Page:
DEAR MISS LONELYHEARTS: My young aunt came to visit for two weeks. She just got out of a long, bad relationship and she was looking for fun. At first it was a blast -- I introduced her to all my friends when she arrived and some of them live in this block. But then I had to get back to studying at the university. Well, unbeknownst to me, she got busy back at our apartment block and found herself several of my friends (younger men) to visit while I was at the school. I got wind of this when one of them made a crack to me in the elevator -- as if I had sent her over for sex. "That's quite the auntie you've go there. Thanks!" he said and winked as if I'd already know. She leaves in a few days and I don't want her to come back. Should I tell my mother on her? Mom is her older sister by 15 years and she would let her have it. -- Embarrassed by Single Aunt
Dear Embarrassed: Call Mom after she leaves and let her deal with it strongly. As a young woman, you shouldn't have to confront your auntie about her inappropriate sexual behaviour, but she needs to be told and she needs to know she's not going to be asking come back for a return visit with the college boys. If that's what she wants, she should show up in Florida at Spring Break and take her chances as a beach country cougar.
Dear Ms. Lonelyhearts: This is in response to Unusual, who struggles with her height, and the rudeness of others. I have a very tall niece who's 6-5. She was teased her whole life, and when she was about 23 she decided her height was other people's problem, not hers. When anyone said something derogative about her height, especially men she didn't know, she would playfully walk right up to them, bend down, stare them uncomfortably close in the eye and say, "You got a problem with that, tiny boy?" Then she would laugh and skip happily along. She embraces her height and how unusual she is, and her confidence is a wonderful sight to behold. If you're comfortable in your own skin, others will see that. It's the way to make your height a non-issue. Use some self confidence and humour. Maybe that will shut people up. You go girl! -- A Proud and Short Aunt.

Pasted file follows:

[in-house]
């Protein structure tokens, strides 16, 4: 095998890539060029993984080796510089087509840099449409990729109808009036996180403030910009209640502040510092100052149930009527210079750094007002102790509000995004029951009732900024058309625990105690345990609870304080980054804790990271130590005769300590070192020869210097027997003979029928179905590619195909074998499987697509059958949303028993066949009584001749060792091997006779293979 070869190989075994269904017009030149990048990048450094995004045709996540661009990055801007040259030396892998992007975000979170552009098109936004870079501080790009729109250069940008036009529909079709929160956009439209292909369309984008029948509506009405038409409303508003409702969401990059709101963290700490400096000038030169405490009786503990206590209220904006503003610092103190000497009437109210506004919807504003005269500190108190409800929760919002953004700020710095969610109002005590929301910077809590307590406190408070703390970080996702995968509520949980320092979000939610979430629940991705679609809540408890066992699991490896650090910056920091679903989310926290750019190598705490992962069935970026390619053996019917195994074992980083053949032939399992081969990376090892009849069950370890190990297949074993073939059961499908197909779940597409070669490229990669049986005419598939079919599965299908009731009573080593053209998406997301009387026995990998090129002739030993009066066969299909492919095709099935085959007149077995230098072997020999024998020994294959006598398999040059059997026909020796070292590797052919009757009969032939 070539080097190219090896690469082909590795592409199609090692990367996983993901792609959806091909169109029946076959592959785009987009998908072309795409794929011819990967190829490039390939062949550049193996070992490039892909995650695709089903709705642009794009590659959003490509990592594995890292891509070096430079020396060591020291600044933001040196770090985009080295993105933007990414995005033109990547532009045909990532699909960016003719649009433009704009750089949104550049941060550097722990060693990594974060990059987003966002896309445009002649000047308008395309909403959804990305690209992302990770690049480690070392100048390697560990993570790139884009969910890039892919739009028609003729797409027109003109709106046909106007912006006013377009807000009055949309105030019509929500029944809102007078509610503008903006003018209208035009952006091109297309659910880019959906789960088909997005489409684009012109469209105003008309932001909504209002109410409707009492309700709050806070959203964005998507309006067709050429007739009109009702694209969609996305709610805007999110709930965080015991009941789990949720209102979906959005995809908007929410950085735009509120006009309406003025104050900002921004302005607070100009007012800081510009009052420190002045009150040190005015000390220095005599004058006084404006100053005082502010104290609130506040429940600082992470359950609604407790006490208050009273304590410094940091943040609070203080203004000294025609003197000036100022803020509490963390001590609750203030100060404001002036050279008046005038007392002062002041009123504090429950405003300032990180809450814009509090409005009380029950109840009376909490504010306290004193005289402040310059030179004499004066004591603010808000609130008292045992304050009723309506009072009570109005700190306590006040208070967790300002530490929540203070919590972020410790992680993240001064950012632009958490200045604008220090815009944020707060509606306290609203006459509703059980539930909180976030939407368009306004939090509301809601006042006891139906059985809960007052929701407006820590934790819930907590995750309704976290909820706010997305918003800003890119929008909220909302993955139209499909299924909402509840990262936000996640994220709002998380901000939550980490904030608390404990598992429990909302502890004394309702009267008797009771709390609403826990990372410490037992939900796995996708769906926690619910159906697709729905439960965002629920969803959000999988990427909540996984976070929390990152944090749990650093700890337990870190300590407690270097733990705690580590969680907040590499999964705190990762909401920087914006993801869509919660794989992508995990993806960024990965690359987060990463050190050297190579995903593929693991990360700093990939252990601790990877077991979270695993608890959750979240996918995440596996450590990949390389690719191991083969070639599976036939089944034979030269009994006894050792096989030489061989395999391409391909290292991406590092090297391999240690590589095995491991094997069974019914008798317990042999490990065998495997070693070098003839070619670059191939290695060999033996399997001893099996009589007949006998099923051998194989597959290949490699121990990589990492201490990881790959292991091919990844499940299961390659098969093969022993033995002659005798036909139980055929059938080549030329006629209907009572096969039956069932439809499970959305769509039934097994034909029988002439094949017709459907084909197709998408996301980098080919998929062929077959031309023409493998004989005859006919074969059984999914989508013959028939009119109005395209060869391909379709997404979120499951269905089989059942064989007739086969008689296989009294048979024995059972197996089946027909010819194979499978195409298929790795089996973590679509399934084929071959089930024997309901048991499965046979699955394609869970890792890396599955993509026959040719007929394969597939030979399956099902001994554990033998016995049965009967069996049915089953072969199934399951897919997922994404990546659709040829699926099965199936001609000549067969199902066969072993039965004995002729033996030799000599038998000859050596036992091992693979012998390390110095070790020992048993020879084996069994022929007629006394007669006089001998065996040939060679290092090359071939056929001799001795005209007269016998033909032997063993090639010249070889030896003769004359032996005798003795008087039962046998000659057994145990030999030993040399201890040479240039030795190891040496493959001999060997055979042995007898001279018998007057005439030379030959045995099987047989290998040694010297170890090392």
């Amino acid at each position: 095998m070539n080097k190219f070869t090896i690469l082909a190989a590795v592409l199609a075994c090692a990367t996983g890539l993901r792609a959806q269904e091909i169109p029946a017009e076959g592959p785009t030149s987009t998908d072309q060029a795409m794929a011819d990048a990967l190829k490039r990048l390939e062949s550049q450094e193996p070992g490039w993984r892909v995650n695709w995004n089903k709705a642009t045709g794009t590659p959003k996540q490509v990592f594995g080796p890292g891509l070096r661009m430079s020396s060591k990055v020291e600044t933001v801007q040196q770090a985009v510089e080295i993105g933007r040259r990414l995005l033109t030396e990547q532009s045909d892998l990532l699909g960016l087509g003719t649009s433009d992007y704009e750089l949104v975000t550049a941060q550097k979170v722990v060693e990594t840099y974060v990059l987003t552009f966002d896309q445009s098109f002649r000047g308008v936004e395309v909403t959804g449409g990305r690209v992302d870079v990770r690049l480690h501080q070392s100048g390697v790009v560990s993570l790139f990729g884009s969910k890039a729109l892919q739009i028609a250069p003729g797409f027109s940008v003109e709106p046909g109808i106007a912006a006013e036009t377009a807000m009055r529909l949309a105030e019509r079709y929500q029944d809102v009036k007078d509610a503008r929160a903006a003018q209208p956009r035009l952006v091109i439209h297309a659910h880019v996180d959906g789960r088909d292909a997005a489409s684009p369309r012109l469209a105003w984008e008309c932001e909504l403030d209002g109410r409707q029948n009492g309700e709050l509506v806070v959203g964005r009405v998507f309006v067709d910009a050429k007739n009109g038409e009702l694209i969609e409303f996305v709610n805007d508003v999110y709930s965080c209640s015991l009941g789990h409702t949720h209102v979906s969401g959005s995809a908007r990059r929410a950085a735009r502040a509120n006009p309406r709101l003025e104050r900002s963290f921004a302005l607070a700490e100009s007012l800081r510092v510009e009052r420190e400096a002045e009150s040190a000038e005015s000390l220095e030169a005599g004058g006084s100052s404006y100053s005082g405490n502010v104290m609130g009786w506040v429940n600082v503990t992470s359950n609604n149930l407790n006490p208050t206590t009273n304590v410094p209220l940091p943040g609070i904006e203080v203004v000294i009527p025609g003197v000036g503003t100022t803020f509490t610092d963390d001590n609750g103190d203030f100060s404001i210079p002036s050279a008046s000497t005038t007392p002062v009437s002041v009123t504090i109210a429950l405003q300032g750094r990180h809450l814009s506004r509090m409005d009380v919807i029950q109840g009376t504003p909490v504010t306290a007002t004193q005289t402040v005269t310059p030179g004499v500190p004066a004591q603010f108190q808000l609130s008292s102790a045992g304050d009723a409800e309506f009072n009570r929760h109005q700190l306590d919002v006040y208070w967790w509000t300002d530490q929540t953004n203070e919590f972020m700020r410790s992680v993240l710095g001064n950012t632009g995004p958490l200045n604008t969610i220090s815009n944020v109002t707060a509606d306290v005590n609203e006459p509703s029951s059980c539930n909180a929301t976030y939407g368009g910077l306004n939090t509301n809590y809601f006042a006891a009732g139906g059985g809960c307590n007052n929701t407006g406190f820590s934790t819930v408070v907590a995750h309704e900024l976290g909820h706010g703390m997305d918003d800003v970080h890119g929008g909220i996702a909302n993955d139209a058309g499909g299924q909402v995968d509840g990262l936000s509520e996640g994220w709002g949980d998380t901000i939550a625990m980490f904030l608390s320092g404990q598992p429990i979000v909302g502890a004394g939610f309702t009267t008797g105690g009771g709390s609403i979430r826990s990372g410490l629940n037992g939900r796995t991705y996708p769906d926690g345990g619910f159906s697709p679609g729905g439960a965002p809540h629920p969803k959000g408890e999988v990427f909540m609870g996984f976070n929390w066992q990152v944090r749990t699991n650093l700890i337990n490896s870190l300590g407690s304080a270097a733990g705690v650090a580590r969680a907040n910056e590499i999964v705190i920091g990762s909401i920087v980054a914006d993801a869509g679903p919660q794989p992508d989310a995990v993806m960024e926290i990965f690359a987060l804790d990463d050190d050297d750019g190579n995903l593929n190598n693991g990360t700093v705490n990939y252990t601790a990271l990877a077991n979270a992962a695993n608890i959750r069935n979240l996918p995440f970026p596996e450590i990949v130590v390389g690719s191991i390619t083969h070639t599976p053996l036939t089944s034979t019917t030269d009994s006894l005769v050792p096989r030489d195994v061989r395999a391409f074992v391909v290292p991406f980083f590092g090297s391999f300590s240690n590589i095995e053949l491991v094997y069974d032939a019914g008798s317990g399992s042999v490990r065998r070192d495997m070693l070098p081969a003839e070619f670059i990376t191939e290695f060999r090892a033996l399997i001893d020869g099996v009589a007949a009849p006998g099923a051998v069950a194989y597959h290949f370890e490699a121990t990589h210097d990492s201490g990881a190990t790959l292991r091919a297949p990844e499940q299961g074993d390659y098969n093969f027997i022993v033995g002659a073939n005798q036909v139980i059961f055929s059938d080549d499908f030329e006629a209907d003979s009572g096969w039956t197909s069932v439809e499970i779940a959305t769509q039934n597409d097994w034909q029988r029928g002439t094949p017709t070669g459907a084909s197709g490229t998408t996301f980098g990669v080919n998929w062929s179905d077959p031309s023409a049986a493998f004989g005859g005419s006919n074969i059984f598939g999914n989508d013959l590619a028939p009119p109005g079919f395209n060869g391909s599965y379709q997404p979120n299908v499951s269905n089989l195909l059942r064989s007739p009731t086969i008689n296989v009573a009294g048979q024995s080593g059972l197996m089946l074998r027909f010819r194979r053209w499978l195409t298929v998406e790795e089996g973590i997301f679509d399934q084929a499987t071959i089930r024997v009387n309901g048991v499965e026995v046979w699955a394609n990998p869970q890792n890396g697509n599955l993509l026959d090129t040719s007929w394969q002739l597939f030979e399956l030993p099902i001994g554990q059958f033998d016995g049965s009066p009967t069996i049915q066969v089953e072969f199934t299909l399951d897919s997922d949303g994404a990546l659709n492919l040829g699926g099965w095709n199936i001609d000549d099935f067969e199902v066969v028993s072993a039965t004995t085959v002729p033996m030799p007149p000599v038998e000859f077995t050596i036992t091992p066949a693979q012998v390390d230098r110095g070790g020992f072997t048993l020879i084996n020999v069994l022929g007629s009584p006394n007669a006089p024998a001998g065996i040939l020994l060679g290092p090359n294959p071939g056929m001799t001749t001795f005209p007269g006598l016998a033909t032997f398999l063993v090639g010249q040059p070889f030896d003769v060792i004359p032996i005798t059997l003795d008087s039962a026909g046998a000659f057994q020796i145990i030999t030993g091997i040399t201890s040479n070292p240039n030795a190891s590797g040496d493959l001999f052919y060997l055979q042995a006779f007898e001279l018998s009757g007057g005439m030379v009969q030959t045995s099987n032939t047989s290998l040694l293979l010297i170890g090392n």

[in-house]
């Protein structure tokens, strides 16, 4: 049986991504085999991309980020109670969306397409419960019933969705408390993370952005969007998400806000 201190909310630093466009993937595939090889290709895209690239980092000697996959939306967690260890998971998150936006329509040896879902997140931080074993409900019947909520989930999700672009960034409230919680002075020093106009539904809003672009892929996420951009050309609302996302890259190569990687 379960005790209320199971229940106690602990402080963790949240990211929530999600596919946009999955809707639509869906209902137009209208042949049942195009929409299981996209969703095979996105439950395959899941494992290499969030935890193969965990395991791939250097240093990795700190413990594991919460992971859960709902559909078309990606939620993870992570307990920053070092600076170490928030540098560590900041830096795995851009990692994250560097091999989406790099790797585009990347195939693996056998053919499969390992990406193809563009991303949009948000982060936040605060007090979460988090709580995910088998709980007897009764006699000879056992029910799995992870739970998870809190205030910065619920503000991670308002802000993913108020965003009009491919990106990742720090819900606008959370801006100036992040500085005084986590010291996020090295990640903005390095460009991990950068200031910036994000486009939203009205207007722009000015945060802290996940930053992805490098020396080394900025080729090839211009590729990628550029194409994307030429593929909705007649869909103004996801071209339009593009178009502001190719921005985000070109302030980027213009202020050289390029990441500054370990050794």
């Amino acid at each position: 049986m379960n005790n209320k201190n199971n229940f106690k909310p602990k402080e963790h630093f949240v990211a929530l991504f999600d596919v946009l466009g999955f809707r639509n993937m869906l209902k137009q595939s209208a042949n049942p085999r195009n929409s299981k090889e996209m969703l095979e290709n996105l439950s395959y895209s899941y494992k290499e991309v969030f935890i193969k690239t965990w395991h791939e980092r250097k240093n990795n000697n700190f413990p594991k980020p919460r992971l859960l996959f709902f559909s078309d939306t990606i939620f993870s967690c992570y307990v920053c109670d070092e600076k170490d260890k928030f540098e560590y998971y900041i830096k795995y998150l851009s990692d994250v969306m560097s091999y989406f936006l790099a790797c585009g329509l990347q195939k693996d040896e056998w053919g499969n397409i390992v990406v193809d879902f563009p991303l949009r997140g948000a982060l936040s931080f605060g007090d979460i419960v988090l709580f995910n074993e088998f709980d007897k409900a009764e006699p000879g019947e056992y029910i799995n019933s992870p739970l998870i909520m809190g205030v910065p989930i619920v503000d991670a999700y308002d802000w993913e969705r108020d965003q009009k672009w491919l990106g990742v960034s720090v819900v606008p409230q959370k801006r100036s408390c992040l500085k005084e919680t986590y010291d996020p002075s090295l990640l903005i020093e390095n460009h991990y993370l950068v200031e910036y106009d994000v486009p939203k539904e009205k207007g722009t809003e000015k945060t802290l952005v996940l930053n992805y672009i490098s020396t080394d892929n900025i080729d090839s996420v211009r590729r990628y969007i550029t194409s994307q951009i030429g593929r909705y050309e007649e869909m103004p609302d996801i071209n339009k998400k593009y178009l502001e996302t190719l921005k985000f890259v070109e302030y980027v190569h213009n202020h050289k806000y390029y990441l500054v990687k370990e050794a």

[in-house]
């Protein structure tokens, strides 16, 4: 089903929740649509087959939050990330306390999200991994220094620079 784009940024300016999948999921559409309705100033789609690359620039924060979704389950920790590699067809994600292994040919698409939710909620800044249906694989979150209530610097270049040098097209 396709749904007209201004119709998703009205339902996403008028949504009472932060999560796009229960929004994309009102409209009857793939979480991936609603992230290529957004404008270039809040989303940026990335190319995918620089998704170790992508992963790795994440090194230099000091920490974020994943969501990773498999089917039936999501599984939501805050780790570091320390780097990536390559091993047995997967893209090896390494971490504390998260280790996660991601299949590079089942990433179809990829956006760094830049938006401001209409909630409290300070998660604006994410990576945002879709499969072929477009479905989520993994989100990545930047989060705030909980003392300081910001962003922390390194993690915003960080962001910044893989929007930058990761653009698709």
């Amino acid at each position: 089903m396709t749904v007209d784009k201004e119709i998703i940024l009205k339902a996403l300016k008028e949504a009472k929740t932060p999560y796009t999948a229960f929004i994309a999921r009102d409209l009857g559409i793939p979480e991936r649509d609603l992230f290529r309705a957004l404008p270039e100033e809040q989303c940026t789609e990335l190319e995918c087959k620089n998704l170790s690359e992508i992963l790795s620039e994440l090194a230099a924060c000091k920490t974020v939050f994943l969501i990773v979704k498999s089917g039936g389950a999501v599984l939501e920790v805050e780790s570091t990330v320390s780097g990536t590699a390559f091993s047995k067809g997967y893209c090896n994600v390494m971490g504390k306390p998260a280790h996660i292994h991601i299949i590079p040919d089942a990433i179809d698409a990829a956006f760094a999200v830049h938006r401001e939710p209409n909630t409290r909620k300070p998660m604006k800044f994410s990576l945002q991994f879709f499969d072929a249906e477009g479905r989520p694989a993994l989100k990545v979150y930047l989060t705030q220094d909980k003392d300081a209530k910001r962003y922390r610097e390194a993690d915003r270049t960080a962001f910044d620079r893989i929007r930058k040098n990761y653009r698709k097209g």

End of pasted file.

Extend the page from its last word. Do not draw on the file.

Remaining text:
Dear Proud Aunt: I think "Tiny Boy" is a tad rough, and doesn't reflect so well on the person saying it. Perhaps -- "Do you have a problem with that, Little Napoleon?" would be better, especially if others are listening. (But then, you never know what he said to her first and maybe he deserves the tougher shot.) Saying anything like that would certainly get the point across and she'd get no further teasing from anyone within earshot. There are really just three choices: You bully back, you walk away and ignore the shot, or you turn around and say loudly, "Do you really get off on bullying other people about their appearance?" And then, stare that person down, waiting for your answer, instead of slinking away.